Security is hard to get right. Not only that, it's downright difficult to patch on afterwards. If we write a program we should think about the security issues right up front. We should build in security so that the end-user doesn't have to think or worry about it. For example, are you going to have an auto-update option in your software? How can the user be sure that the update is coming from you? Perhaps a digital signature might be the answer, maybe something else entirely, but you should think about this first and not tack it on when the software is complete. Consider doing a threat analysis.

    Security is also about education and risk-assessment. Educate your users on what to expect with your software and with your company, and train them to contact you if something else happens. Keep it simple. If you trade using the foobar.com domain, don't suddenly send your users emails from foobar-thatsus.ru (and if you do, and some users respond, then someone wasn't listening). Learn how to assess risks as well. This is a much harder lesson to learn, and, to be honest, just taking airport security as an example, you shouldn't feel bad that you may get it wrong some of the time.

    And make sure you carry your front door key with you at all times.

  • Some Clouds Dissipate

    It seems that someone at the US Patent and Trademark Office (USPTO) finally realized that "laughingstock" and "USPTO" should no longer be in the same sentence.

    The USPTO has canceled the Notice of Allowance for Dell to trademark "Cloud Computing", which I mentioned in this post. Phew.

    I wonder if this same person is now going to look at some of the more, er, obvious patents that have or are about to be granted. Did you know for example Microsoft has a patent on the three-ring binder? Issued in November 2007?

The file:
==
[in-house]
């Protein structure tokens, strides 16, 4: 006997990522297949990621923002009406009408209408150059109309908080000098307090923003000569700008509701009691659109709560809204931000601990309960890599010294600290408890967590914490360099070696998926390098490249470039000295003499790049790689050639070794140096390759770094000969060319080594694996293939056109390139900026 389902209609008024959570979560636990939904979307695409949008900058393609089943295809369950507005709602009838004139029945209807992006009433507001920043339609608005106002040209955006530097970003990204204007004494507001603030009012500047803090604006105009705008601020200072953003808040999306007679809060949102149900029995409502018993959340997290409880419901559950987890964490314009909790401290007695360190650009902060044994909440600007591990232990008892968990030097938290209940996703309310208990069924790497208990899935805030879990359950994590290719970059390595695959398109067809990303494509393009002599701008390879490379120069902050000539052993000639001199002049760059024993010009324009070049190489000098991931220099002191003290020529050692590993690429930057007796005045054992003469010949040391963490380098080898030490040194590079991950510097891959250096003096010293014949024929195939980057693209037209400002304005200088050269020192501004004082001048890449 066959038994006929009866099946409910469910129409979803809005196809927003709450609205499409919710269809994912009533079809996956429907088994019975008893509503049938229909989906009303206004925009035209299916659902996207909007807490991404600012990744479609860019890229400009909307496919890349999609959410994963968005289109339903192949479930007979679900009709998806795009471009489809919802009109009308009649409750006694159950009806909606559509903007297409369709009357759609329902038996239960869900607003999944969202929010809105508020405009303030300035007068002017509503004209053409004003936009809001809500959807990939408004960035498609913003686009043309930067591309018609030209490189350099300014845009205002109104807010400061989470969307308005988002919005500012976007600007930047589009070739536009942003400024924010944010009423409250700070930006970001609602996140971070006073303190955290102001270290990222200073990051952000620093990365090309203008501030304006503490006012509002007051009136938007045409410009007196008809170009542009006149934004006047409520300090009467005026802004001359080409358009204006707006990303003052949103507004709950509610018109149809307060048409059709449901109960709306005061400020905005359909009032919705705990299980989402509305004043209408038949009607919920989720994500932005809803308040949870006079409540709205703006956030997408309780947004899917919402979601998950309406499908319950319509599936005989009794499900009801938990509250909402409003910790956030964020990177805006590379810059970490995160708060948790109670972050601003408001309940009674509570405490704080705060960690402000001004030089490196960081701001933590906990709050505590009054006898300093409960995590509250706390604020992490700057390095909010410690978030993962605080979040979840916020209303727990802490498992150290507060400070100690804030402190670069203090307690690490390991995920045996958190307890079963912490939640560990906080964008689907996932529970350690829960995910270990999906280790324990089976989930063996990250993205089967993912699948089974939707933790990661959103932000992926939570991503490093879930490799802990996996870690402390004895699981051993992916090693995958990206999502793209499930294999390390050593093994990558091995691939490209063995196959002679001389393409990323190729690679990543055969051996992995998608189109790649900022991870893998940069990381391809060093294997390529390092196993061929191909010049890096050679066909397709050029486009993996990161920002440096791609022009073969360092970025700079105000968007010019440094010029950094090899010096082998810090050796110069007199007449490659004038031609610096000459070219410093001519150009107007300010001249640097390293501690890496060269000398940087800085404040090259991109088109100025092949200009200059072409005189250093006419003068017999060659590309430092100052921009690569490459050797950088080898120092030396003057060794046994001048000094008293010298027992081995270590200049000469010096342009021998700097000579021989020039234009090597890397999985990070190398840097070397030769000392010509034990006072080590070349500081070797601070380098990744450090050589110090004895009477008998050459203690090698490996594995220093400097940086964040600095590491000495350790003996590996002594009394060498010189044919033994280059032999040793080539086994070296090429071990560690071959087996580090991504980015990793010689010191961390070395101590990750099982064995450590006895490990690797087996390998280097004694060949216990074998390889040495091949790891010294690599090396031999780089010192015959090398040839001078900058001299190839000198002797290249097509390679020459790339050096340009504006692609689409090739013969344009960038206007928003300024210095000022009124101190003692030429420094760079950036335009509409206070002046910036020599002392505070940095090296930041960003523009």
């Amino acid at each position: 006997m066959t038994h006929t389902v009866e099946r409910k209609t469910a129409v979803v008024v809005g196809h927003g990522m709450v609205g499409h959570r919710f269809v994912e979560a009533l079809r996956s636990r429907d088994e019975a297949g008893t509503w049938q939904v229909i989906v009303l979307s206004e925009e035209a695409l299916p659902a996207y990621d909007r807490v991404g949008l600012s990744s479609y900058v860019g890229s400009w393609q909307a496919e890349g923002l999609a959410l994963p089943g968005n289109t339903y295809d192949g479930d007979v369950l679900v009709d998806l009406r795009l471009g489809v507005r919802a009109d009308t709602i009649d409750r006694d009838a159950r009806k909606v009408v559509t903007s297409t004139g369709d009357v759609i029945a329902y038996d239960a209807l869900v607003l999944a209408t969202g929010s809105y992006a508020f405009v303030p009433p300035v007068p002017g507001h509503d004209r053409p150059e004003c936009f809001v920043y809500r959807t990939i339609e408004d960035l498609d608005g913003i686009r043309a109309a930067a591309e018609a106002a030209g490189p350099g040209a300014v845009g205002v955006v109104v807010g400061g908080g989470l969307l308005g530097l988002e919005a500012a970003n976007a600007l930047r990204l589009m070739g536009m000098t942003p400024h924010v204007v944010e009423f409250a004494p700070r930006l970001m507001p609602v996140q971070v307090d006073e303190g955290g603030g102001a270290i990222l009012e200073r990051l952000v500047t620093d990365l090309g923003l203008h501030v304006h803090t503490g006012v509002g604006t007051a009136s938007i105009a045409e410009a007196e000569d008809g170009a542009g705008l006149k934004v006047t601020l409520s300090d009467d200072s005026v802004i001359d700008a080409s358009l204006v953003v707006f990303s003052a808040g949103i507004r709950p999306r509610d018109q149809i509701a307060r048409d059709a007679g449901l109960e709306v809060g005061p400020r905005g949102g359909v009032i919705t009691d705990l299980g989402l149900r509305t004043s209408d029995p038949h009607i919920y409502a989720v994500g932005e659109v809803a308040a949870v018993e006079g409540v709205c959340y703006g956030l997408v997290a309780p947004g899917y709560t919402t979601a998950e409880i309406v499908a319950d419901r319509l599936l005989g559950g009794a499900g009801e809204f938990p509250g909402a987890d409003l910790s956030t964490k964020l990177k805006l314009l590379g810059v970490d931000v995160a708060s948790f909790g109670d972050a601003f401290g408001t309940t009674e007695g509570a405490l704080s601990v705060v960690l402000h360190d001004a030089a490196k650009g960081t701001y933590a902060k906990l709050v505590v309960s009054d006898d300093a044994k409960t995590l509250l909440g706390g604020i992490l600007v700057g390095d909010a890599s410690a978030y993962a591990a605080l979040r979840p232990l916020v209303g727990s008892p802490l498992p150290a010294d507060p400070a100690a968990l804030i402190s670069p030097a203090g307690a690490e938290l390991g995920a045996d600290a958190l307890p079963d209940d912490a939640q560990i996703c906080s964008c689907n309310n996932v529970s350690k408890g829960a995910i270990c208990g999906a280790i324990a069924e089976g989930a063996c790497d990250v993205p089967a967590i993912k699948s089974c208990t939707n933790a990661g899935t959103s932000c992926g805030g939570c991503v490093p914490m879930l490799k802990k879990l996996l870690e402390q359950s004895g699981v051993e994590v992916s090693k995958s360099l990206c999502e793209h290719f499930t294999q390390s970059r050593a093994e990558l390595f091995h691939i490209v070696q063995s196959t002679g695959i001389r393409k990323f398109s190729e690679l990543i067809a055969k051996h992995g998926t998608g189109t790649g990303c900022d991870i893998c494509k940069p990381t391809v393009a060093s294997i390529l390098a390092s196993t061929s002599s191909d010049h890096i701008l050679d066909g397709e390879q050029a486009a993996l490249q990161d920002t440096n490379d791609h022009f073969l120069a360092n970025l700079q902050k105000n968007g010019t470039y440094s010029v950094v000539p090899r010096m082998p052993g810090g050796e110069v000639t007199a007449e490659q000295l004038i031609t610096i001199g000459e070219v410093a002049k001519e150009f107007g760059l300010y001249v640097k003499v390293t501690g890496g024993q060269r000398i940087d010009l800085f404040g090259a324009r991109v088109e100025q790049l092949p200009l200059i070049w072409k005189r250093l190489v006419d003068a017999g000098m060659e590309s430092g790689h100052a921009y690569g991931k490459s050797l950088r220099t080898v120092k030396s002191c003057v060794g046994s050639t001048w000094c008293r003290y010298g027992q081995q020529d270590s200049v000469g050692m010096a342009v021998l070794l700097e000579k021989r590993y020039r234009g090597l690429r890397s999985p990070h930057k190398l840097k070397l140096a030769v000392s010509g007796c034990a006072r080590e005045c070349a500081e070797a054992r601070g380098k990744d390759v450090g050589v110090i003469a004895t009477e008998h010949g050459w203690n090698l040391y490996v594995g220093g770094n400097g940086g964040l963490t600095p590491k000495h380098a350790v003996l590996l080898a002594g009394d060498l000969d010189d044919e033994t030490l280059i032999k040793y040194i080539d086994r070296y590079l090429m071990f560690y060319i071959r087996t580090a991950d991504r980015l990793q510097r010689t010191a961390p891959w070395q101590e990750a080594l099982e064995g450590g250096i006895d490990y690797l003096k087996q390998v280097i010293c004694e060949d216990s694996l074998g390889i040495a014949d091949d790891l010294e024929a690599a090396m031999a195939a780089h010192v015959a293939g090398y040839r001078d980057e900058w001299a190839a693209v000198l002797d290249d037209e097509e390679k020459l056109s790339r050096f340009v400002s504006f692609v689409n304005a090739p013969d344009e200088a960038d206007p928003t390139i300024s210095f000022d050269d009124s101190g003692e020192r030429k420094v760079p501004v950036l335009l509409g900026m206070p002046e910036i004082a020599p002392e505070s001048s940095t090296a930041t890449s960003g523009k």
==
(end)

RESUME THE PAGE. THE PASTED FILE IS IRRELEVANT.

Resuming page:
• The Cloud Thickens

    For several years now it seems, pundits have been talking about software as a service (SaaS) and how it's about to take off. This is the idea that people would prefer not to buy their software outright, but to rent those bits they need. Of course, in order to facilitate rented software, you have to have a medium for distribution, and furthermore one with high bandwidth. Enter the broadband Internet, and for the first time we're getting close to having SaaS a day-to-day reality. SaaS and broadband are known ubiquitously as Cloud Computing.

    Many times though, it's hard to see where the payment part of "renting" comes in. Many services and many SaaS sites are free, and I would guess they rely on advertising revenue or premium levels to make their profits.

    Some examples:

    • Amazon Web Services. Essentially in two parts: S3 (Amazon Simple Storage Component) and EC2 (Elastic Compute Cloud). With S3 you pay for storage of data, both in terms of the amount of data and in transferring that data to and from Amazon's servers. With EC2, you pay for virtual web servers to serve up your web application. Using Amazon's services you can easily set up an online presence selling things (even software) without have to fork out a lot of money for servers and high-bandwidth Internet connections.
    • Flickr (and Picasa and photobucket and ...), the photo sharing sites. Yes, you can use Flickr for free to share your photos with everyone you want, but you can also pay money for the advanced tier allowing you more storage for photos (and believe me you soon reach the free limits). Flickr also gives you access to Picnik, which gives you the tools online to edit your photos and also comes with a premium service. With Piknik, there's no real need for a local install of Adobe Photoshop, for instance (unless you are into lots of messing around tweaking digital photos).